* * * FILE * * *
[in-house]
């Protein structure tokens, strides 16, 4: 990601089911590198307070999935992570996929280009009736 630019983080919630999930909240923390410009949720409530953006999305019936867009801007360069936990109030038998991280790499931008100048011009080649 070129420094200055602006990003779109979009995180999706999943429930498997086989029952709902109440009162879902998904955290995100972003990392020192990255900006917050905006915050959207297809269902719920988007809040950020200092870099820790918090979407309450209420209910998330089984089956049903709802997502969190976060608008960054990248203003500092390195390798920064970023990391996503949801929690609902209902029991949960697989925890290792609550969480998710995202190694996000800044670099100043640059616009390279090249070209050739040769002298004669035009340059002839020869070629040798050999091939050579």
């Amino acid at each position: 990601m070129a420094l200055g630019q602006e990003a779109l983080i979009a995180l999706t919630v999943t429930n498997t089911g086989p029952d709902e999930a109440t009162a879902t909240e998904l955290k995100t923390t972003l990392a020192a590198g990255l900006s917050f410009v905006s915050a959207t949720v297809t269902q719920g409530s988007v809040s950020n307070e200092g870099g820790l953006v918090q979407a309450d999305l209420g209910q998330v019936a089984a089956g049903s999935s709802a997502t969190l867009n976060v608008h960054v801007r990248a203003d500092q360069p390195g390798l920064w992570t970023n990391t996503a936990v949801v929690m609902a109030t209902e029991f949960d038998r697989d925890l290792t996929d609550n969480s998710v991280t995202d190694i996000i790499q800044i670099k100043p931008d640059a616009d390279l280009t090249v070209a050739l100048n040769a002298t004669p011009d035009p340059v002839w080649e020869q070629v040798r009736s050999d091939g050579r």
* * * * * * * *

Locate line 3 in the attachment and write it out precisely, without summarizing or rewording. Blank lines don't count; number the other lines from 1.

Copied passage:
């Amino acid at each position: 990601m070129a420094l200055g630019q602006e990003a779109l983080i979009a995180l999706t919630v999943t429930n498997t089911g086989p029952d709902e999930a109440t009162a879902t909240e998904l955290k995100t923390t972003l990392a020192a590198g990255l900006s917050f410009v905006s915050a959207t949720v297809t269902q719920g409530s988007v809040s950020n307070e200092g870099g820790l953006v918090q979407a309450d999305l209420g209910q998330v019936a089984a089956g049903s999935s709802a997502t969190l867009n976060v608008h960054v801007r990248a203003d500092q360069p390195g390798l920064w992570t970023n990391t996503a936990v949801v929690m609902a109030t209902e029991f949960d038998r697989d925890l290792t996929d609550n969480s998710v991280t995202d190694i996000i790499q800044i670099k100043p931008d640059a616009d390279l280009t090249v070209a050739l100048n040769a002298t004669p011009d035009p340059v002839w080649e020869q070629v040798r009736s050999d091939g050579r």